Generally the Register Acknowledge (Regack) Prioritization Logic 714 within each CL-CD1864 in conjunction with its associated Daisy Chain Controller 715 prioritizes the Service Requests that are pending either globally amongst devices in a daisy chain or locally within a device. The Service Acknowledge Prioritization Logic 714 particularly determines if the local Service Requests that may be queued and currently pending are of an appropriate level in order that the device containing the Service Acknowledge Prioritization Logic should answer the host's acknowledgment. External Service Request signals RREQ* and TREQ* are sensed in order to determine globally if a different chip is asserting a more appropriate level of Service Request than what is pending locally.
Appendix II, page 14 illustrates the detailed logic of the Service Acknowledge Prioritization Logic 714. The signals action@3 and action@2 are generated if an internal service request local to the device is pending or if global prioritization is enabled and an external Service Request at another device is pending. The signal action@3 responds to Receive Service Requests and action@2 responds to Transmit Service Requests. Initially PriSel bit of the Service Request Configuration Register steers the priority by the use of transfer gates into the signals action@hi and action@med. In our example PriSel is set to a zero. Thus action@3 is steered into action@hi and action@2 is steered into action@med. Thus the Receive Service Requests are steered into the action@hi. Next the equations for accept@hi, accept@med, and accept@lo are evaluated and enabled by the AutoPri bit from the Service Request Configuration Register. If AutoPri is set to a zero all the remaining logic evaluates to a zero and does not effect the daisy chain. For AutoPri set to a one the accept@ equations are evaluated. If action@hi is true then accept@hi is true and accept@med and accept@lo are both false. Thus in our example the Receive Service Request either locally or externally asserted would exclude the other lower Service Request. However if action@hi is false and action@med is true then accept@med is true to the exclusion of accept@hi and accept@lo. Thus in this example no Receive Service Request is pending but a Transmit Service Request is pending. For accept@lo to be true neither a Receive Service Request nor a Transmit Service Request is pending. The signals accept@hi and accept@med must be correctly steered back into the Transmit Service Request Logic or the Receive Service Request Logic by the second level of transfer gates controlled by the PriSel bit. Now that the priority is set, the Daisy Chain Controller Logic determines if the host's service acknowledgment shall affect the daisy chain by generating the ACKOUT signal telling other devices that the present device will pass the acknowledgment or if the device will accept the acknowledgment as "mine" and answer the host.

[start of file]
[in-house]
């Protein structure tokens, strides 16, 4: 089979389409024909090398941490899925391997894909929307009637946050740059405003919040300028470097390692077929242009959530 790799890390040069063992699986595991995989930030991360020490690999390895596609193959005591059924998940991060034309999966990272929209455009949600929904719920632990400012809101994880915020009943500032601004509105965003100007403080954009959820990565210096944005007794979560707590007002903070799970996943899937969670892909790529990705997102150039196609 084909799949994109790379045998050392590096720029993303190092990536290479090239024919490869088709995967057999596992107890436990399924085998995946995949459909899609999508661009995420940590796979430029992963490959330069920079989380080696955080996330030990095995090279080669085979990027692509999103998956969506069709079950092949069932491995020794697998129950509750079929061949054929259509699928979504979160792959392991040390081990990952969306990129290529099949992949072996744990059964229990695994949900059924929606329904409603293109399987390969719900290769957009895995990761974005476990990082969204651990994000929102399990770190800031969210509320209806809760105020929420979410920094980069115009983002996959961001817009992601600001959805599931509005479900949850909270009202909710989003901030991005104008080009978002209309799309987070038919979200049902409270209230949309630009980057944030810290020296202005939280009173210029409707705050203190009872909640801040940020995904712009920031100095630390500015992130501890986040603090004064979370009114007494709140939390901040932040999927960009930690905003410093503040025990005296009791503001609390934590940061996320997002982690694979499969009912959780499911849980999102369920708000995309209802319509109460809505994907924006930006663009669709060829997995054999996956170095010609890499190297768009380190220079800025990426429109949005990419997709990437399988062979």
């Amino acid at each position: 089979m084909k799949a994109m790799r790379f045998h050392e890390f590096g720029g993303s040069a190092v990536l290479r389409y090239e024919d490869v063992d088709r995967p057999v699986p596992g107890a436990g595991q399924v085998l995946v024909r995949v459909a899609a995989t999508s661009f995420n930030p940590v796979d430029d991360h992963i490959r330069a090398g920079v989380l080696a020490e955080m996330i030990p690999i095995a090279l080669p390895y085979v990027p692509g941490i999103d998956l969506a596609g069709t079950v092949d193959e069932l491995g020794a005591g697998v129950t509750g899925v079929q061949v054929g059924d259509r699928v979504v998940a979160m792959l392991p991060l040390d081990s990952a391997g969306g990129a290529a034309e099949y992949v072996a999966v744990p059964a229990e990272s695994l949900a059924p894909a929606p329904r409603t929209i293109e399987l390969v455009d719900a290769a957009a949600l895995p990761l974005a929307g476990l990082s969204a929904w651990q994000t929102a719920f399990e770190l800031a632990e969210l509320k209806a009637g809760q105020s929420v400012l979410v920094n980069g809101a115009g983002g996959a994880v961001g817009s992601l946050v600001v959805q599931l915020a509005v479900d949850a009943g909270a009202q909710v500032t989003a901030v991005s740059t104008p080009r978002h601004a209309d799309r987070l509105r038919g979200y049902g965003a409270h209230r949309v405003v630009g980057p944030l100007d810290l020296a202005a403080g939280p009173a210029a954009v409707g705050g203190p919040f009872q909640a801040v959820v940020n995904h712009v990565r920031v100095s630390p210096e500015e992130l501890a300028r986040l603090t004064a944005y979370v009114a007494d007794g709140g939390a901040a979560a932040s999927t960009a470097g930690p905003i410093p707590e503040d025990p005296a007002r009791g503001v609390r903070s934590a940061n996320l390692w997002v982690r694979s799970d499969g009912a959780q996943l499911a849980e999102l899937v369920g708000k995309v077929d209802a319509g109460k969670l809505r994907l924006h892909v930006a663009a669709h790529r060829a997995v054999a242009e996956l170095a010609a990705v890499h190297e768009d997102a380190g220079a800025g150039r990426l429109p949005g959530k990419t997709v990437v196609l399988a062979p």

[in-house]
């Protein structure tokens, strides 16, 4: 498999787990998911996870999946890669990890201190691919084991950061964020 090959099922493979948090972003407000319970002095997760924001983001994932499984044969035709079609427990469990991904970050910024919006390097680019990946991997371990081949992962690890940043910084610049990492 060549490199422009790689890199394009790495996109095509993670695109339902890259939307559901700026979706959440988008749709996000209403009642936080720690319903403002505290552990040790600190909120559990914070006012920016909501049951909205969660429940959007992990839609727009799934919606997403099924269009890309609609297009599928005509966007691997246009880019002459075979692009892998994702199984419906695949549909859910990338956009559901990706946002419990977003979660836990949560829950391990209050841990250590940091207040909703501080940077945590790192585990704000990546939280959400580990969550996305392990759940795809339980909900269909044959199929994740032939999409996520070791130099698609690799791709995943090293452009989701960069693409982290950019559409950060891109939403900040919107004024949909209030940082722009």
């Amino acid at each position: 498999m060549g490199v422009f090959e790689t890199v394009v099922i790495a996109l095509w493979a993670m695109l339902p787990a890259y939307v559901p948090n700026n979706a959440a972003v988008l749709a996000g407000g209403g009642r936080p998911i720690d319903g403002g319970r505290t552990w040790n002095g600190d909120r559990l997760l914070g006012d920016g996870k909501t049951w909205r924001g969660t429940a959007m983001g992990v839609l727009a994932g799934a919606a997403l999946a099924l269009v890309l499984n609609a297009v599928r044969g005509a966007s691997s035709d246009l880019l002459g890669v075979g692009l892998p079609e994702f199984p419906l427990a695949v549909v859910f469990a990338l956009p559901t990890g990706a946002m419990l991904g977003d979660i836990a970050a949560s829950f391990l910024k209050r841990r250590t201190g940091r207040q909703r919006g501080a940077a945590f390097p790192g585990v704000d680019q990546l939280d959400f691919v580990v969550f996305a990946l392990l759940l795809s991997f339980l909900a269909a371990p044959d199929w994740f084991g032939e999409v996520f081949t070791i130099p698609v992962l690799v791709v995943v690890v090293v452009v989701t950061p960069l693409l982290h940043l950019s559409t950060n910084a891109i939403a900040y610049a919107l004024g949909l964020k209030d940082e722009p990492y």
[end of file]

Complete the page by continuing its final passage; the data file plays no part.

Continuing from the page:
The signals newmatch1, newmatch2, and newmatch3 were generated as described above and represent a register based service acknowledgment or a traditional interrupt acknowledgment to this device. If a low priority Service Request is pending then accept@lo is true. The host can choose to ignore this lower priority Service Request by acknowledging a higher level Service Request. Thus the host can acknowledge a Receive Service Request while a global or local Modem Change Service Request is pending and those devices will not answer. The devices with the Modem Change Service Requests will pass.